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Quick, painless procedure may help some newborn babies bond with mother

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"In about 3 to 10 percent of the infants born, they have an abnormal remnant of tissue of membrane called a frendulum ... and this attaches to the tongue or lip," explained Dr. Bill Chambers of Great Beginnings Pediatric Dentistry in Asheville. The frendulum keeps babies from latching to nurse. (Photo credit: WLOS staff)

When 2-year-old Victor Mathews was born, he wouldn't latch to nurse.

"After you give birth, you have all kinds of emotions and put on top of it not being able to nourish your baby makes it even more emotional," recalled Victor's mother, Hannah Mathews. "You're feeling guilty and sad."

"In about 3 to 10 percent of the infants born, they have an abnormal remnant of tissue of membrane called a frendulum ... and this attaches to the tongue or lip," explained Dr. Bill Chambers of Great Beginnings Pediatric Dentistry in Asheville.

Victor was, in essence, tongue-tied. At only a few days old, he required a frenectomy.

A frenectomy is an office procedure where a dentist uses a unique CO2 laser to precisely, quickly, and painlessly vaporize the tissue. During the laser procedure, everyone in the room is wearing goggles -- including the baby. It doesn't take long, only about 20 seconds for the lip and 30 seconds for the tongue.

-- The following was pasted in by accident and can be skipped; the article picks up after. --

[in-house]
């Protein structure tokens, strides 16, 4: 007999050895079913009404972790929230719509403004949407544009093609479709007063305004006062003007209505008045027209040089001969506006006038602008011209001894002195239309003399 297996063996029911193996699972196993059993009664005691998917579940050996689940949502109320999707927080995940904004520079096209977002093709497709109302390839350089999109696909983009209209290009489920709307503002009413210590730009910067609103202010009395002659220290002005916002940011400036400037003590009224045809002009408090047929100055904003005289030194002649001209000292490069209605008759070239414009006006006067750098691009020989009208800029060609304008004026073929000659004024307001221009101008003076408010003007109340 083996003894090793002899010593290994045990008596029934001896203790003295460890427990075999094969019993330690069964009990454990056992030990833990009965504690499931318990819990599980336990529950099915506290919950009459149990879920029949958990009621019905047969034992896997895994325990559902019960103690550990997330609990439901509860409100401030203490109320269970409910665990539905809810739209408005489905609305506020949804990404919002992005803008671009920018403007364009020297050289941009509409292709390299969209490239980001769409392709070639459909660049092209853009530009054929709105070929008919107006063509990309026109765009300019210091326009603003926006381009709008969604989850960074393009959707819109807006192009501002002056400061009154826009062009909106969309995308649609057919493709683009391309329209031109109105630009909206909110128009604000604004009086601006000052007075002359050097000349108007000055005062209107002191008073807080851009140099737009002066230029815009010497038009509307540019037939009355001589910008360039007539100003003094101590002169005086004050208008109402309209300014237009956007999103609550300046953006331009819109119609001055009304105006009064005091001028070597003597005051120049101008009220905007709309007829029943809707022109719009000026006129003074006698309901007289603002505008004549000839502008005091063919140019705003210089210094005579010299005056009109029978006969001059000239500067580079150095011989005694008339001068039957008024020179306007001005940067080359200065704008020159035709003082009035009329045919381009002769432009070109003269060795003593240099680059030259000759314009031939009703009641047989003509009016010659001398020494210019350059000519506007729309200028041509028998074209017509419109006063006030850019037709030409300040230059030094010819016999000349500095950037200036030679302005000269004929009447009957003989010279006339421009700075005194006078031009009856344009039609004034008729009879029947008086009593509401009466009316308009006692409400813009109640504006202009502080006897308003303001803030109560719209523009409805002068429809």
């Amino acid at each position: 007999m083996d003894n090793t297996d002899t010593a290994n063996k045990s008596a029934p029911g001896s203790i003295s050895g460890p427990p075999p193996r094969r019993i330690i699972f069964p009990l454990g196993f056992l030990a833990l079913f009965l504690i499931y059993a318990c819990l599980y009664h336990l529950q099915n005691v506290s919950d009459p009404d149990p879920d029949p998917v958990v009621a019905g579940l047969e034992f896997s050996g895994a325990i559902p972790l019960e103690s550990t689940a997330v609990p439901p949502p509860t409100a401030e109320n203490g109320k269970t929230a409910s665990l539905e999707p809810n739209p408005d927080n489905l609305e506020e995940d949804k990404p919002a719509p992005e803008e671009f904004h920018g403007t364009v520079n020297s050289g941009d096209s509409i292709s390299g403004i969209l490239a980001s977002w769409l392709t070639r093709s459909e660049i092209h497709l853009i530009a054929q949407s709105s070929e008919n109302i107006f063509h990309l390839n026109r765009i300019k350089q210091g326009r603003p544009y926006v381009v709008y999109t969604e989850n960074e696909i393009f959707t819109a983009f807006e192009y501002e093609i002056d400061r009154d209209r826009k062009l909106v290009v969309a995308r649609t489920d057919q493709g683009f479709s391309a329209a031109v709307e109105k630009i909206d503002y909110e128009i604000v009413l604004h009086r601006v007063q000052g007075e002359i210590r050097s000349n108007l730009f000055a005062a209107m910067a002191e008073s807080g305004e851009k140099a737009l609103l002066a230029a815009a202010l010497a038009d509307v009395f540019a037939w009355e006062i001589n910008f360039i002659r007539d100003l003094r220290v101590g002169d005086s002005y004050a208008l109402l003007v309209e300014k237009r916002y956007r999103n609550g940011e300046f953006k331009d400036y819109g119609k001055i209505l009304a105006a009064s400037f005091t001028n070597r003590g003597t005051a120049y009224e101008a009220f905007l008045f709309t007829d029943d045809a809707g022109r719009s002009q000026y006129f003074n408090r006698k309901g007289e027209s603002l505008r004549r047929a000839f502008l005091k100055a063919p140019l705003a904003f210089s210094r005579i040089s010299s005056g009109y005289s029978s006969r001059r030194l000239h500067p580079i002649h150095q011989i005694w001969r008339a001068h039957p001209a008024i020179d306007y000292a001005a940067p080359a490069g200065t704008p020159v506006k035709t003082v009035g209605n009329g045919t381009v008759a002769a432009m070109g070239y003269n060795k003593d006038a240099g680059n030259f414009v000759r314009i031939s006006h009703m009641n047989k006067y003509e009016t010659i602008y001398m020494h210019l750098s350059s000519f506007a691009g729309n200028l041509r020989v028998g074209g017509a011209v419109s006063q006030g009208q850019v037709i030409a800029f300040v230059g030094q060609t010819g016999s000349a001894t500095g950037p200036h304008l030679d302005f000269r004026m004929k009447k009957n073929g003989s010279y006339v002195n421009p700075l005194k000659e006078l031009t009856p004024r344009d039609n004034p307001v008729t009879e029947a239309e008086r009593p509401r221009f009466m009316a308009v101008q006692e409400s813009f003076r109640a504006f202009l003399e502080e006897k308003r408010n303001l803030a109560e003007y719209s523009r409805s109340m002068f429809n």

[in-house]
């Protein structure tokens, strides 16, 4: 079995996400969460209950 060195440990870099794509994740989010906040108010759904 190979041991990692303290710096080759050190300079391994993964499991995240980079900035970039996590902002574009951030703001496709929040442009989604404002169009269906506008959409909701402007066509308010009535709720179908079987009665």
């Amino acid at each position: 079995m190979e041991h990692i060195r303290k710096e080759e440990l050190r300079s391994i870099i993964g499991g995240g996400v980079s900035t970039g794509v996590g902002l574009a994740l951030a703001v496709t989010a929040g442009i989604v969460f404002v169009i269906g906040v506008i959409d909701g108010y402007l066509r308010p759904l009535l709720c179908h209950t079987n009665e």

"It's a little scary to think about your baby undergoing a procedure at such a young age," Mathews said

"For us, it's really a rewarding experience because it really does change people's lives," Chambers insisted.

"After the procedure, he could latch," Hannah recalled of Victor. "In the end, in my opinion, it's very worth it."

"This is one of the few procedures done in medicine or dentistry where two people get the benefit of the procedure," Chambers added. "The baby gets the benefit because they're now able to properly nurse and the mother gets the benefit because she can now nurse, and it creates that mother-child bonding."

The Mathews family had more peace of mind when newborn Clara also required the procedure a few weeks ago. It was a simple fix to what can otherwise become a big problem.

Doctor Chambers said children who need a frenectomy -- but don't get it -- often have growth, sleep, and speech issues. Typically, insurance will cover the cost of the procedure.

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